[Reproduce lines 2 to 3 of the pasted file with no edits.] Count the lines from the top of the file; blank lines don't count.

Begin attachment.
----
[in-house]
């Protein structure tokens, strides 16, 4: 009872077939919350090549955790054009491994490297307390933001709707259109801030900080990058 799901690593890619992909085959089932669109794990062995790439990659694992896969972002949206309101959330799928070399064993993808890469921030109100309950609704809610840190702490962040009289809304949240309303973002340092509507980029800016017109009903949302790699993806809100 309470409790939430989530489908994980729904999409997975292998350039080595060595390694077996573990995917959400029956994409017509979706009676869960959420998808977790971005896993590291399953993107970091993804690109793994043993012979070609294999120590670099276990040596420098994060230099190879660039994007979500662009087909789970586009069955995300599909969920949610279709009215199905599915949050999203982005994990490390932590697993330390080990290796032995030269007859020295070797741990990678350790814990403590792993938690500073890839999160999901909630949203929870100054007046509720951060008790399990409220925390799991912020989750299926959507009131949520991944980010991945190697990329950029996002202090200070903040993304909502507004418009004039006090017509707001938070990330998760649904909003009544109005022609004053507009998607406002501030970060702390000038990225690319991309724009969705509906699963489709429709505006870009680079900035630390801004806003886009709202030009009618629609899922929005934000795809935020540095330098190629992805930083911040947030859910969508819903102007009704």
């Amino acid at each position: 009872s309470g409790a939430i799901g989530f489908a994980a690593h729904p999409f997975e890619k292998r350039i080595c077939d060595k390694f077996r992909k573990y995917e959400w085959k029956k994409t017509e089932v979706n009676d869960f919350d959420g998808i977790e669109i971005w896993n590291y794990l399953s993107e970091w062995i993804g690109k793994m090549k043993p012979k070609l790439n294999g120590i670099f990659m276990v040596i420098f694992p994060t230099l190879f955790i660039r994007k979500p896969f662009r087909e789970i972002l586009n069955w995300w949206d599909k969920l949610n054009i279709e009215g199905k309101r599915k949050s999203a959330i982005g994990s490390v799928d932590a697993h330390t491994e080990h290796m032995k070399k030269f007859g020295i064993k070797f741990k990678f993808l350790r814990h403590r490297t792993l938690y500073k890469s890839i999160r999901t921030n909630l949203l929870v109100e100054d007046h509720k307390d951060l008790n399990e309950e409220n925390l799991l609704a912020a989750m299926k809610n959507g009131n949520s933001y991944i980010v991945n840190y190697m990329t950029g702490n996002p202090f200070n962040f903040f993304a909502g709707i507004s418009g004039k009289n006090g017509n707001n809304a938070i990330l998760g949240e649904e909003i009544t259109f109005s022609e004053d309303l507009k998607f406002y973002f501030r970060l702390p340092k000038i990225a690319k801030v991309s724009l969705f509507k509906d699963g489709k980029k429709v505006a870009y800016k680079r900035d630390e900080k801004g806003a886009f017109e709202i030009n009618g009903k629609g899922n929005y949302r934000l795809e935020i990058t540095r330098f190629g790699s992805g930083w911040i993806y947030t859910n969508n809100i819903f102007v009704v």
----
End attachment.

């Protein structure tokens, strides 16, 4: 009872077939919350090549955790054009491994490297307390933001709707259109801030900080990058 799901690593890619992909085959089932669109794990062995790439990659694992896969972002949206309101959330799928070399064993993808890469921030109100309950609704809610840190702490962040009289809304949240309303973002340092509507980029800016017109009903949302790699993806809100 309470409790939430989530489908994980729904999409997975292998350039080595060595390694077996573990995917959400029956994409017509979706009676869960959420998808977790971005896993590291399953993107970091993804690109793994043993012979070609294999120590670099276990040596420098994060230099190879660039994007979500662009087909789970586009069955995300599909969920949610279709009215199905599915949050999203982005994990490390932590697993330390080990290796032995030269007859020295070797741990990678350790814990403590792993938690500073890839999160999901909630949203929870100054007046509720951060008790399990409220925390799991912020989750299926959507009131949520991944980010991945190697990329950029996002202090200070903040993304909502507004418009004039006090017509707001938070990330998760649904909003009544109005022609004053507009998607406002501030970060702390000038990225690319991309724009969705509906699963489709429709505006870009680079900035630390801004806003886009709202030009009618629609899922929005934000795809935020540095330098190629992805930083911040947030859910969508819903102007009704």
């Amino acid at each position: 009872s309470g409790a939430i799901g989530f489908a994980a690593h729904p999409f997975e890619k292998r350039i080595c077939d060595k390694f077996r992909k573990y995917e959400w085959k029956k994409t017509e089932v979706n009676d869960f919350d959420g998808i977790e669109i971005w896993n590291y794990l399953s993107e970091w062995i993804g690109k793994m090549k043993p012979k070609l790439n294999g120590i670099f990659m276990v040596i420098f694992p994060t230099l190879f955790i660039r994007k979500p896969f662009r087909e789970i972002l586009n069955w995300w949206d599909k969920l949610n054009i279709e009215g199905k309101r599915k949050s999203a959330i982005g994990s490390v799928d932590a697993h330390t491994e080990h290796m032995k070399k030269f007859g020295i064993k070797f741990k990678f993808l350790r814990h403590r490297t792993l938690y500073k890469s890839i999160r999901t921030n909630l949203l929870v109100e100054d007046h509720k307390d951060l008790n399990e309950e409220n925390l799991l609704a912020a989750m299926k809610n959507g009131n949520s933001y991944i980010v991945n840190y190697m990329t950029g702490n996002p202090f200070n962040f903040f993304a909502g709707i507004s418009g004039k009289n006090g017509n707001n809304a938070i990330l998760g949240e649904e909003i009544t259109f109005s022609e004053d309303l507009k998607f406002y973002f501030r970060l702390p340092k000038i990225a690319k801030v991309s724009l969705f509507k509906d699963g489709k980029k429709v505006a870009y800016k680079r900035d630390e900080k801004g806003a886009f017109e709202i030009n009618g009903k629609g899922n929005y949302r934000l795809e935020i990058t540095r330098f190629g790699s992805g930083w911040i993806y947030t859910n969508n809100i819903f102007v009704v």